LLMs are bland

LLMs are bland. Two new papers, Art or Artifice? Large Language Models and the False Promise of Creativity and A Robot Walks into a Bar: Can Language Models Serve as Creativity Support Tools for Comedy? An Evaluation of LLMs’ Humour Alignment with Comedians ] reinforces the findings of a more rigorous paper from a few months ago, SPOTTING LLMS WITH BINOCULARS: ZERO-SHOT DETECTION OF MACHINE-GENERATED TEXT that given a context, the output of LLMs is non-creative.

If you prompt an LLM for “a journal entry from an astrophysicist who is a capybara,” or for “a sea shanty about two ginger cats named Kevin and Bob,” you’ll get a creation that is:

  1. Surprisingly competent; and
  2. “Outside the distribution” of texts on which the LLM is trained.

We’ve all more or less internalized (1), but (2) is really at the core of why there’s such an AI boom in terms of corporate interest.

It’s very unlikely that the LLM’s training set contains even a single autobiography of capybara astrophysicists. The odds of a sea shanty about cats may not be zero, but it’s low. So you might reasonably feel that the output of the LLM is “creative.” And if you’re a company that pays people premium salaries to employees to be creative, you might expect (and they might fear) that their work could be done cheaper by an LLM in the near future.

But what these papers show, and which supports an impression that I’ve drawn in this past year-and-a-half post-GPT-3.5, is that “yes, they can generate outside the distribution of their training data, but they aren’t creative within that new topic area.” As a matter of fact, they produce notably bland, uncreative work within that new topic area.

The “Art or Artifice” paper referred to above is the most clear on this:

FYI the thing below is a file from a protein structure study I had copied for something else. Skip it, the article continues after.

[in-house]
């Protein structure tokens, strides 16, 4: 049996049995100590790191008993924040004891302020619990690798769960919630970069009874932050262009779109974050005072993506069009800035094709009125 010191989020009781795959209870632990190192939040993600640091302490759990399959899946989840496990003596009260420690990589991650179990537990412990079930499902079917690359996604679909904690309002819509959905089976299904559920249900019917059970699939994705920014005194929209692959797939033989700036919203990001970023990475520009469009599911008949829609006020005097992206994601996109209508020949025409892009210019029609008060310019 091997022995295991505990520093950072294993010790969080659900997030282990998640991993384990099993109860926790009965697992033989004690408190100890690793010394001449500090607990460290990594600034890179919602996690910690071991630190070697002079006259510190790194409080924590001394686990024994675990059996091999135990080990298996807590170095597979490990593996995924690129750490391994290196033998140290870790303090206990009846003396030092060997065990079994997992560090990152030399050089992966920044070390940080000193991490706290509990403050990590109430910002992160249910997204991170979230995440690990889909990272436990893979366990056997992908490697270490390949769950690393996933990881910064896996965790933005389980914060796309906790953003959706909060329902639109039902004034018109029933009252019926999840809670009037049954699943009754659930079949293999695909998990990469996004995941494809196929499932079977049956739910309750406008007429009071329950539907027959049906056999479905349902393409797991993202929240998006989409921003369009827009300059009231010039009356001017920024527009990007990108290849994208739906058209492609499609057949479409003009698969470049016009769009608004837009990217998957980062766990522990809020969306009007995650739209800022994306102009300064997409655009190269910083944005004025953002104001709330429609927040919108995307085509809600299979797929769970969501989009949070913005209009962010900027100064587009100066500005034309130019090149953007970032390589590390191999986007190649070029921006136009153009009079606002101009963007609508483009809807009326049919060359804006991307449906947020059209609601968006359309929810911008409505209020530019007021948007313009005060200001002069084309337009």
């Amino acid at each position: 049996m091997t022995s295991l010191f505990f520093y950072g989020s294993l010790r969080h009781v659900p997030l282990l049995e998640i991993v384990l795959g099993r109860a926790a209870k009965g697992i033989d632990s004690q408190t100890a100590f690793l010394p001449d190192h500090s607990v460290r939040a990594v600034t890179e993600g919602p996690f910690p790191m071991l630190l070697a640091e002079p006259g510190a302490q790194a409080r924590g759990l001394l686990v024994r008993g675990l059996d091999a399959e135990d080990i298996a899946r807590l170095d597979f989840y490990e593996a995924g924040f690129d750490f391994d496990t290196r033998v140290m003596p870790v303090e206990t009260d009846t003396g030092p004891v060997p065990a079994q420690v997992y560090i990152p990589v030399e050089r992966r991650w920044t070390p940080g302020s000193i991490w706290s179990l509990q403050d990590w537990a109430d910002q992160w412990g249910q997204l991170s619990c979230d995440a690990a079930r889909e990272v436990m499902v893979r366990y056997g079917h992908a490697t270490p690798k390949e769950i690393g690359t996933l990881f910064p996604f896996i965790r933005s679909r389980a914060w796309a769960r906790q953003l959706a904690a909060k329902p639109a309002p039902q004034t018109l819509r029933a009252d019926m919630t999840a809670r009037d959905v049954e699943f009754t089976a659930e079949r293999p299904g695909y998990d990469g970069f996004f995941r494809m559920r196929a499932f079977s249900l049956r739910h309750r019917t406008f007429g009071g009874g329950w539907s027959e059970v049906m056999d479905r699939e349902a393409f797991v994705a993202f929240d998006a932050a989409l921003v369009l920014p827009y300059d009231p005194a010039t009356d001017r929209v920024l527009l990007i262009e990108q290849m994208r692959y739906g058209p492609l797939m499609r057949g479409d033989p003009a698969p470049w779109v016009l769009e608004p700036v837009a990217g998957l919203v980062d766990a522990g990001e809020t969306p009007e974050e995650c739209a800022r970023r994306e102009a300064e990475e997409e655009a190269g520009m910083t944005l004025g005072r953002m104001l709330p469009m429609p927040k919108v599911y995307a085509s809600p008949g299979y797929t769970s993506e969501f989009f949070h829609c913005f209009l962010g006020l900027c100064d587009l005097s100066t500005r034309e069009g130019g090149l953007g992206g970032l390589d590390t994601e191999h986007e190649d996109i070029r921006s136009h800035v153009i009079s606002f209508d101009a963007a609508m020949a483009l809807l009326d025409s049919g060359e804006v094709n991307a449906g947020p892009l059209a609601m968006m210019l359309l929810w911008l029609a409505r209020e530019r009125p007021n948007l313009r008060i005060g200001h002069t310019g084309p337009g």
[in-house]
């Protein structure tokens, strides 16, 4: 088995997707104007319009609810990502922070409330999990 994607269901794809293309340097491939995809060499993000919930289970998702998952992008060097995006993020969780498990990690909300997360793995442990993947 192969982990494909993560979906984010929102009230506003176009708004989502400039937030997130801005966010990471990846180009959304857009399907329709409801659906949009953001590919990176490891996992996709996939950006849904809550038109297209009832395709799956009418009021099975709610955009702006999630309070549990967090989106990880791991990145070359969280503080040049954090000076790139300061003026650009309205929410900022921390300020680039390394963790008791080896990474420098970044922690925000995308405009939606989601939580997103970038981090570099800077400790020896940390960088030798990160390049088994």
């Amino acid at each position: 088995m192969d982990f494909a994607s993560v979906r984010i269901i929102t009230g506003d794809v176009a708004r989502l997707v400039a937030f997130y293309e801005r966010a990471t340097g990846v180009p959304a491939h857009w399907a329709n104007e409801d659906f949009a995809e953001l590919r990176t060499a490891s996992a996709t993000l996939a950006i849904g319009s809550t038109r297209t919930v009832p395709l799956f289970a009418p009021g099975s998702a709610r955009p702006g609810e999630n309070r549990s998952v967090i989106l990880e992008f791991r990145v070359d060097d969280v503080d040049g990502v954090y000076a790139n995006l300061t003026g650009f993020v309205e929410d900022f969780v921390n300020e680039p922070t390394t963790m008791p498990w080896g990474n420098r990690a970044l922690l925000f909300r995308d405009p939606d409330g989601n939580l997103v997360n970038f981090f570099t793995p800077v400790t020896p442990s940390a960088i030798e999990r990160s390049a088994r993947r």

1) LLMs were prompted with the premises for short stories that had appeared in the New Yorker 2) The LLMs’ outputs and the New Yorker stories were evaluated by literary folks (professors of creative writing and such)

Resulting in:

LLMs did terribly when ranked on “creative” things like plot and character development.

The comedy paper finds that, while the LLMs may have helped structure or frame a comedic set, they didn’t write funny jokes. Jokes, of course, rely on subversion of expectation aka “creative viewpoints.”

The “Spotting LLMs” paper puts it more rigorously, using a measure called perplexity. Perplexity is a measure of how surprising a sequence of words is (formally, it’s the exponential of the cross-entropy loss). An autobiographical sketch of an astrophysicist capybara will have high perplexity because few existing texts contain both “Hubble constant” and “South American rodent.” The prompt drives the high perplexity. Given a prompt, LLMs characteristically produce lower-perplexity sequences than humans.

Put another way: if you gave the astrophysicist capybara task to a creative writing class, the LLM would produce the most boring response.

Caveat: There’s a parameter used with LLMs called “temperature” which modifies the randomness of the next word. A temperature of 0 means “The cat in the” will very likely generate “hat,” while a higher temperature might make “window” or “cupboard” might be the next word. With a temperature near 1, perhaps the LLM might generate “the cat in the lamborghini.” Such a temperature would result in poor LLM performance on question-answering tasks but might result in better performance on “creative” tasks. None of the 3 papers explored the impact of the temperature. I suspect they all just used the default settings on their LLMs.

The big story here is that the near-term threat of LLMs on creative fields is overstated. You are not going to get ML-generated movies or TV shows or airport novels.

Not yet.